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Bowen v. Kizirian

Court of Appeal of California, Fourth District
Apr 18, 1930
105 Cal.App. 286 (Cal. Ct. App. 1930)


Docket No. 274.

April 18, 1930.

APPEAL from a judgment of the Superior Court of Fresno County. S.L. Strother, Judge. Affirmed.

The facts are stated in the opinion of the court.

B.W. Gearhart and Lindsay Gearhart for Appellant.

Gallaher Jertberg for Respondents.

This action arose out of a collision between two automobiles, one driven by Allen B. Bowen, in which his wife, Hazel E. Bowen, was a passenger, and the other driven by one of the defendants, who was accompanied at the time by the other defendant, who was the owner of the car. As a result of the accident Hazel E. Bowen was almost instantly killed.

This action was brought under the provisions of section 377 of the Code of Civil Procedure by Allen B. Bowen, both individually, and as guardian ad litem of June Charlotte Bowen, an infant of the age of twenty-one months, the daughter of Allen B. Bowen and his deceased wife. The case was tried without a jury, and the court found that the collision was the result of negligence on the part of the defendant Simon Kizirian, coupled with the contributory negligence of the plaintiff, Allen B. Bowen. Recovery was therefore denied to Bowen in his individual capacity, but the court awarded damages to the minor plaintiff in the sum of $1,000. The court found that the said minor was free from any negligence proximately contributing to or causing the death of the deceased; that the deceased was free from negligence proximately causing or contributing to the accident and her resultant death; that the negligence and carelessness of the appellant, Simon Kizirian, directly and proximately caused the death of the deceased; that the negligence of the plaintiff Allen B. Bowen proximately contributed to the death of the deceased; and that the respondent minor, by reason of the death of the deceased proximately caused by the negligence of appellant, was damaged in the sum of $1,000. [1] The defendant Simon Kizirian has appealed upon the judgment-roll alone, and the sole question presented is whether, under the provisions of section 377 of the Code of Civil Procedure, the contributory negligence of the plaintiff Allen B. Bowen, bars recovery by the respondent minor for the damages sustained by her.

While there is a conflict in the decisions of the highest courts of other states upon the question now before us, this divergence in opinion is in part due to differences in statutes in the respective states. In Early v. Pacific Electric Ry. Co., 176 Cal. 79 [L.R.A. 1918A, 997, 167 P. 513], the court said: "It would not be without interest, but at the same time it is wholly unnecessary to follow these learned counsel in their analyses of the varying statutes and the decisions of the courts upon them. For when the last word shall have been said in such a consideration, the paramount fact will still remain that rights under our section 377 of the Code of Civil Procedure are to be defined not by what other courts have said touching their own statutes, but from the meaning and intent of our own law derived from a reading of it."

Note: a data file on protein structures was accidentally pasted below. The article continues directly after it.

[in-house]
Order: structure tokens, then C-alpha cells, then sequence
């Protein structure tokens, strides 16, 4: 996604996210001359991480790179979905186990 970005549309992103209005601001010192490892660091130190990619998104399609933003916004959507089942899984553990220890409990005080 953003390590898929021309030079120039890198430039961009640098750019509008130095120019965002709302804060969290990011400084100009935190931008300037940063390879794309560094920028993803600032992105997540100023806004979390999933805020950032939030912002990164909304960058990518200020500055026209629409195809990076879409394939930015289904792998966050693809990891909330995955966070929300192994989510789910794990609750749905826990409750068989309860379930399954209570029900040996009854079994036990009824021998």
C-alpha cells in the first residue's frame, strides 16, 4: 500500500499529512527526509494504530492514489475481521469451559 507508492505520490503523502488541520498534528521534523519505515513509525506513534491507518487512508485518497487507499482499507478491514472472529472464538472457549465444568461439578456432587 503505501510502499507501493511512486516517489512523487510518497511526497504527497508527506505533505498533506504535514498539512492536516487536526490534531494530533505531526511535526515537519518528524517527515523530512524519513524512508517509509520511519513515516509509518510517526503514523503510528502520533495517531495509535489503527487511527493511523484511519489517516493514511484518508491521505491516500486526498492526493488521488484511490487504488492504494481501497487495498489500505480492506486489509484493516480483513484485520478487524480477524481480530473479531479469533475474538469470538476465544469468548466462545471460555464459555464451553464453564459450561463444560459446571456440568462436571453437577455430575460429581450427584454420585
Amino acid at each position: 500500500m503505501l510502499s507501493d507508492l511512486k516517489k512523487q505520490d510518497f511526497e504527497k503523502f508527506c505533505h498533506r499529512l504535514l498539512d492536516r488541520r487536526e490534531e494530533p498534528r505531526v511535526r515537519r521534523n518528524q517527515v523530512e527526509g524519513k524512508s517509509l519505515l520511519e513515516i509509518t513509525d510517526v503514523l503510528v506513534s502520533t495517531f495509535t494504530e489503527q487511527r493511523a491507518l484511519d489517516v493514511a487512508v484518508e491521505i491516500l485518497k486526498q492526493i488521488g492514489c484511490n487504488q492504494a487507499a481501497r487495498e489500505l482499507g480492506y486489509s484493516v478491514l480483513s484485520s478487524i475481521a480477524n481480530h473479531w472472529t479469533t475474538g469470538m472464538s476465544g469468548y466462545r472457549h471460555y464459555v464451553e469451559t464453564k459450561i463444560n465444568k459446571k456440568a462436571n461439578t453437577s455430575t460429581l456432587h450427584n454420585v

While this language was used in connection with the interpretation of this section of the code in a respect other than that now before us, it is equally applicable to the present problem.

It is the contention of the appellant that since the recovery in such an action as this is for a single gross amount in an inseparable cause of action, in which all the heirs must join, it must follow that the contributory negligence of one of the heirs will bar a recovery on the part of any other heir. [2] It is settled that there can be but one action brought and one recovery had for such damages as were sought in this action. ( Daubert v. Western Meat Co., 139 Cal. 480 [96 Am. St. Rep. 154, 69 P. 297, 73 P. 244].) The judgment itself must be for a single lump sum, but it does not follow that each heir shall share equally in the amount recovered. It is well settled that the proceeds of such an action are not to be distributed in the manner provided by the laws of succession, but such proceeds are to be shared by the heirs upon the basis of the pecuniary loss of each. ( Estate of Riccomi, 185 Cal. 458 [14 A.L.R. 509, 197 P. 97, 98].) In the case just cited the court said: "How perfectly absurd it would appear to be to hold that where the whole amount of a recovery is given solely on account of the pecuniary injury to the surviving wife, one-half thereof must go to a surviving father or mother or brother or sister of decedent who has suffered no pecuniary injury whatever."

Nor can there be any recovery on account of any heir who has not suffered loss. ( Burk v. Arcata Mad River R.R. Co., 125 Cal. 364 [73 Am. St. Rep. 52, 57 P. 1065]; Estate of Riccomi, supra.) While the verdict should be for a single lump sum, it has been held proper to look to the jurors' answer to special interrogatories, in order to determine how they arrived at the total. ( Griffey v. Pacific Ry. Co., 58 Cal.App. 509 [ 209 P. 45].) It is the purpose of the statute to provide a single cause of action for all the heirs, and while the statute does not provide for a distribution of the proceeds among those entitled thereto, it has been held that even a verdict for separate damages to each of two heirs would not be reversed. ( Robinson v. Western States Gas Co., 184 Cal. 401 [ 194 P. 39, 43].) In that case the court said: "The defendant has no interest in the division which the plaintiffs may make among themselves, or which may be made for them, of the damages recovered. The statute contemplates a single recovery for the benefit of the family of the deceased or those of his heirs who are dependent upon him for support. Whether it is divided among them after recovery or not, or how it is divided, are matters of no concern to the defendant. If the damages are not excessive, as is in effect admitted by the failure to object on that account, the defendant has no reason to complain, or at least his reason is not sufficient to warrant a reversal of the judgment, because of this defect in the form of the judgment."

[3] It is established that the failure of one of the plaintiffs to prove loss will not defeat recovery by another of the plaintiffs whose pecuniary loss has been proved. And this notwithstanding the fact that under the statute, as interpreted by our courts, only one action may be brought and only one judgment recovered. So far as the interpretation of this statute is concerned, no reason appears why the rule should be any different where the evidence discloses that one of the parties is not entitled to recover, not on account of a failure to prove pecuniary loss, but because of the intervention of another rule, such as contributory negligence. In Estate of Riccomi, supra, it is said it would be absurd to hold that because two heirs must join in one action, the one proving damage must share the proceeds with the one suffering no injury. It would seem equally absurd to hold that an innocent party cannot recover because another party, with whom he is required by law to be joined as plaintiff, is not innocent. We find nothing in the fact that all of the heirs must join in the action, and that there must be but one recovery that would prevent a recovery by this plaintiff, because of any contributory negligence on the part of her coplaintiff.